For, on the point of the needle, was my love born- it started stitching my determent. Oh, the love-needle, the pertinence, the power, and the purity of the stitching needle. My heart was made into a Hindu sack with prayer-verses on the top as of Benares – and I counted the doubtful beads.

I was virtuous and I took on assigned form. The needle stitched and stitched me, and I took on a white and wand like shape. I became a magician of looks, and I gave eyes to many. I opened a shop of Hindu eyes -I the policeman- and Oh chatter and a clamor was there.

God, God is my business, I cried – Hindu gods. Four annas a hundred tricks – standing on the nose and breathing through the umbilical stitch, practicing celibacy through baths and kundaiini-etc., etc., – eating milk and nuts to walk in the air, eating bitter need leaves and sherbet for swallowing nails and toothbrushes and broken glass – for telling the future – motor cars, mansions and marriages, and all, fortunes opened such a shop. The trade was good. I did much business. The Municipal Council of Perpignan -for I had moved there by now- voted me a certificate of fine conduct. And all the virgins came to my confessions.

I dealt in potions that increased physiological virginity – gave no scratches or itches or leucorrhoea -You touched me and you were cured. It was wonderful. And God was the message they got. I was virtuous and good. And I grew big. I became fashionable. Newspapers spoke of me. I was the policeman of God, and my certificates hung on all my four walls. I was given the Legion Honor.

II class, God seemed to speak to me from the heavens every night – and all day all night the logical needle stitched my sores, and when I woke up, I had a good bath and I looked so fresh and young. I could walk the Promenade des Anglia’s with the agility of a tennis player. They said, here goes the Policeman of God – and later they came and sate me by them in chaiseslongues, and as the sun poured on me tender and golden, I became a legitimate divinity. I had fruits and flowers offered to me, and I was right happy. I was God.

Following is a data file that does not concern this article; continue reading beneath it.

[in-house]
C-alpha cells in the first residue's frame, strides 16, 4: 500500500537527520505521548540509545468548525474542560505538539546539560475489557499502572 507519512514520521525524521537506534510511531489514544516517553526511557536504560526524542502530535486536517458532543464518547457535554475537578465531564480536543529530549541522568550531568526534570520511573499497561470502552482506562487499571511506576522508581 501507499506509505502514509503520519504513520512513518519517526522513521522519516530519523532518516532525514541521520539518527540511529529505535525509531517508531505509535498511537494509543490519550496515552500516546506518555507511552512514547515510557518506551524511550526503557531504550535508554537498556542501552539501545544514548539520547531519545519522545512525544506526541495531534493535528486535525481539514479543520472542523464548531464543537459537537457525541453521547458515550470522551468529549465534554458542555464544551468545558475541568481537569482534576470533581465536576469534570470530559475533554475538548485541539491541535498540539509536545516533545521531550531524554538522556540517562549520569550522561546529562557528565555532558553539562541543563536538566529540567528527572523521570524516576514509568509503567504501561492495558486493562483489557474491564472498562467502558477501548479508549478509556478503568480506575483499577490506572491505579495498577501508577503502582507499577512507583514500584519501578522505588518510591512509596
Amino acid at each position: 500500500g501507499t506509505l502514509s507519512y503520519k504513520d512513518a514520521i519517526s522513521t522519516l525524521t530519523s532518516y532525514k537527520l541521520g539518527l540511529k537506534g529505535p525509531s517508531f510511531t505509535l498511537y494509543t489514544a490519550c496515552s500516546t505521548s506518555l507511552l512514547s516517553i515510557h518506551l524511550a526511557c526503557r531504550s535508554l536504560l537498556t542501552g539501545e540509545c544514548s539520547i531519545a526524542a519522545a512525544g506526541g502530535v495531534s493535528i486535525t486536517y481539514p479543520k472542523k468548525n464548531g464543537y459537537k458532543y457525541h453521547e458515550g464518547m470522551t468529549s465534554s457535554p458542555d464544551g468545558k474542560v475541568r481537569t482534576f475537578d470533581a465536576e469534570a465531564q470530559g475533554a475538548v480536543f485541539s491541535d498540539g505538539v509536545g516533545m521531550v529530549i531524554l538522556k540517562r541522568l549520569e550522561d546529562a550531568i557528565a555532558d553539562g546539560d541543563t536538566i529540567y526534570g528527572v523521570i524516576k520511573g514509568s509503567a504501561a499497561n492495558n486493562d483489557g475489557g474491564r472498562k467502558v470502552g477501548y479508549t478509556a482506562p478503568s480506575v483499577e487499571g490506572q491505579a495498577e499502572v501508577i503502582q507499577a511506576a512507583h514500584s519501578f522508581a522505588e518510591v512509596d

1. Why is the narrator walking with the policeman?

The narrator is walking neither with the policeman who is neither a real policeman as such nor outside himself. It is only when we read the entire passage that we realize that the policeman is the narrator himself. The policeman here is at once a symbol of vigilance and duty. It reminds one of Voltaire: “Civilization is the crossroad where the policeman stands”.

2. What is the narrator’s occupation?

The narrator calls himself the ‘Policeman of God’, which at once shows the narrator’s pride in his occupation as a Hindu priest or ‘holy man’ and the author’s sarcastic irony. This prose piece is a biting satire on all such fake ‘holy men’ who find recognition and material prosperity abroad as representatives of God by manipulation of Hindu rituals and superstitions.

3. What do you mean by “physiological virginity “?

The ‘physiological virginity’ is another ascorbic irony, which exposes the falsehood of both the narrator and of those so-called-virgins who came to him. He dealt in potions that helped in avoiding the physical signs of not being a virgin and thus “increased physiological virginity”. That virginity was physiological in the same way that the narrator practised celibacy through baths and kundalini. Such practices also reflect the severe distortion in meaning of words such as purity, virginity and virtuosity in the modern society, particularly the West.

4. Comment on the tone of voice the author adapts in this passage.

The tone of voice is sarcastic and full of ironical undertones. The boasting of “Legion d’Honneur”, the metaphor of “a Hindu sack with prayer-verses on the top as of Benares” for the narrator’s heart, the awarding of “the certificate of fine conduct”, the expression “legitimate divinity” and the concluding sentence, “I was God” – every small detail in the passage is sarcastic and ironical. However it is not a simple irony.

It is not deliberate on part of the narrator and even the author, having an autobiographical narrator, makes no effort to make the irony obvious. It is an indirect, subtle, and complex irony interspersed with symbols.